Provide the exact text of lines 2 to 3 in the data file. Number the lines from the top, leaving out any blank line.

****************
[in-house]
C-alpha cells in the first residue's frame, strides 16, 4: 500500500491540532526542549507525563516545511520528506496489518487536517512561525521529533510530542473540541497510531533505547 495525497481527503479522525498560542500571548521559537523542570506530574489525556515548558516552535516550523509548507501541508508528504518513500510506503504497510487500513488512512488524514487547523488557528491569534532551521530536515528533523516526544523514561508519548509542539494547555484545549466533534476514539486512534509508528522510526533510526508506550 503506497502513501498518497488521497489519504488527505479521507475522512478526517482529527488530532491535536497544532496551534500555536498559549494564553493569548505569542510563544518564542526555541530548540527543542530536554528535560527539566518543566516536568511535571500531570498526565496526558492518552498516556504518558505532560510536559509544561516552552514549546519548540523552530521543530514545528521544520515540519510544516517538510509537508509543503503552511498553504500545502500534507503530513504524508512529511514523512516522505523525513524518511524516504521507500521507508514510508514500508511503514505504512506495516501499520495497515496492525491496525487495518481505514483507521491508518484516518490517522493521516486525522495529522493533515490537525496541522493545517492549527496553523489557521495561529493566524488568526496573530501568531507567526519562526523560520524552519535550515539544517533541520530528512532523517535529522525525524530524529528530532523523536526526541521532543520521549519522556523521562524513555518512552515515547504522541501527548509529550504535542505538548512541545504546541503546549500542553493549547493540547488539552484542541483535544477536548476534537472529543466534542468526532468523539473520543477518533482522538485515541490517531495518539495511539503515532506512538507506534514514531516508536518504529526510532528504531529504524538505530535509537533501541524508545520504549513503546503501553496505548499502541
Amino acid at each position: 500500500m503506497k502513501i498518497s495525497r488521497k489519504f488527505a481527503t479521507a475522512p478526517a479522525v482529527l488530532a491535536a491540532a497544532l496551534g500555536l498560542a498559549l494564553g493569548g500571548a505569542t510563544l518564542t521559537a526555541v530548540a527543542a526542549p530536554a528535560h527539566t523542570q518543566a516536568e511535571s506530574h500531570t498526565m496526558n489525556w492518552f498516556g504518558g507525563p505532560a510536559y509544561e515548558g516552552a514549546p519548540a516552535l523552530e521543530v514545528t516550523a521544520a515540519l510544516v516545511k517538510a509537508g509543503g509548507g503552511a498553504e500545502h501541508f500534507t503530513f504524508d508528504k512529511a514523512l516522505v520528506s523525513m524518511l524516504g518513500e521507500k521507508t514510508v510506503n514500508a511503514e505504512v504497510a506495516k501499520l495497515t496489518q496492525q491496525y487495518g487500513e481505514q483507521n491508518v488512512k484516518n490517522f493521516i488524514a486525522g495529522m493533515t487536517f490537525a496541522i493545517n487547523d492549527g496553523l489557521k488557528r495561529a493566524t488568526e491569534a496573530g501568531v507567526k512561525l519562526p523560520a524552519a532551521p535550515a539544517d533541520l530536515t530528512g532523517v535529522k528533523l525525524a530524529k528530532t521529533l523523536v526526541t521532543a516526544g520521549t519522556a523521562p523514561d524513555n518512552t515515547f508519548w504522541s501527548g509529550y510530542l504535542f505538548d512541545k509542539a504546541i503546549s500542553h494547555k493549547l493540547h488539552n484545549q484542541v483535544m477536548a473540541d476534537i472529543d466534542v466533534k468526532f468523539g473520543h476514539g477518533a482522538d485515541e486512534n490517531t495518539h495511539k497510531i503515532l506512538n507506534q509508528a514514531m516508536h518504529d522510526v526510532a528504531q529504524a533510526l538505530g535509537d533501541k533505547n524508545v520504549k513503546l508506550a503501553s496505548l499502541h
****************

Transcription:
C-alpha cells in the first residue's frame, strides 16, 4: 500500500491540532526542549507525563516545511520528506496489518487536517512561525521529533510530542473540541497510531533505547 495525497481527503479522525498560542500571548521559537523542570506530574489525556515548558516552535516550523509548507501541508508528504518513500510506503504497510487500513488512512488524514487547523488557528491569534532551521530536515528533523516526544523514561508519548509542539494547555484545549466533534476514539486512534509508528522510526533510526508506550 503506497502513501498518497488521497489519504488527505479521507475522512478526517482529527488530532491535536497544532496551534500555536498559549494564553493569548505569542510563544518564542526555541530548540527543542530536554528535560527539566518543566516536568511535571500531570498526565496526558492518552498516556504518558505532560510536559509544561516552552514549546519548540523552530521543530514545528521544520515540519510544516517538510509537508509543503503552511498553504500545502500534507503530513504524508512529511514523512516522505523525513524518511524516504521507500521507508514510508514500508511503514505504512506495516501499520495497515496492525491496525487495518481505514483507521491508518484516518490517522493521516486525522495529522493533515490537525496541522493545517492549527496553523489557521495561529493566524488568526496573530501568531507567526519562526523560520524552519535550515539544517533541520530528512532523517535529522525525524530524529528530532523523536526526541521532543520521549519522556523521562524513555518512552515515547504522541501527548509529550504535542505538548512541545504546541503546549500542553493549547493540547488539552484542541483535544477536548476534537472529543466534542468526532468523539473520543477518533482522538485515541490517531495518539495511539503515532506512538507506534514514531516508536518504529526510532528504531529504524538505530535509537533501541524508545520504549513503546503501553496505548499502541
Amino acid at each position: 500500500m503506497k502513501i498518497s495525497r488521497k489519504f488527505a481527503t479521507a475522512p478526517a479522525v482529527l488530532a491535536a491540532a497544532l496551534g500555536l498560542a498559549l494564553g493569548g500571548a505569542t510563544l518564542t521559537a526555541v530548540a527543542a526542549p530536554a528535560h527539566t523542570q518543566a516536568e511535571s506530574h500531570t498526565m496526558n489525556w492518552f498516556g504518558g507525563p505532560a510536559y509544561e515548558g516552552a514549546p519548540a516552535l523552530e521543530v514545528t516550523a521544520a515540519l510544516v516545511k517538510a509537508g509543503g509548507g503552511a498553504e500545502h501541508f500534507t503530513f504524508d508528504k512529511a514523512l516522505v520528506s523525513m524518511l524516504g518513500e521507500k521507508t514510508v510506503n514500508a511503514e505504512v504497510a506495516k501499520l495497515t496489518q496492525q491496525y487495518g487500513e481505514q483507521n491508518v488512512k484516518n490517522f493521516i488524514a486525522g495529522m493533515t487536517f490537525a496541522i493545517n487547523d492549527g496553523l489557521k488557528r495561529a493566524t488568526e491569534a496573530g501568531v507567526k512561525l519562526p523560520a524552519a532551521p535550515a539544517d533541520l530536515t530528512g532523517v535529522k528533523l525525524a530524529k528530532t521529533l523523536v526526541t521532543a516526544g520521549t519522556a523521562p523514561d524513555n518512552t515515547f508519548w504522541s501527548g509529550y510530542l504535542f505538548d512541545k509542539a504546541i503546549s500542553h494547555k493549547l493540547h488539552n484545549q484542541v483535544m477536548a473540541d476534537i472529543d466534542v466533534k468526532f468523539g473520543h476514539g477518533a482522538d485515541e486512534n490517531t495518539h495511539k497510531i503515532l506512538n507506534q509508528a514514531m516508536h518504529d522510526v526510532a528504531q529504524a533510526l538505530g535509537d533501541k533505547n524508545v520504549k513503546l508506550a503501553s496505548l499502541h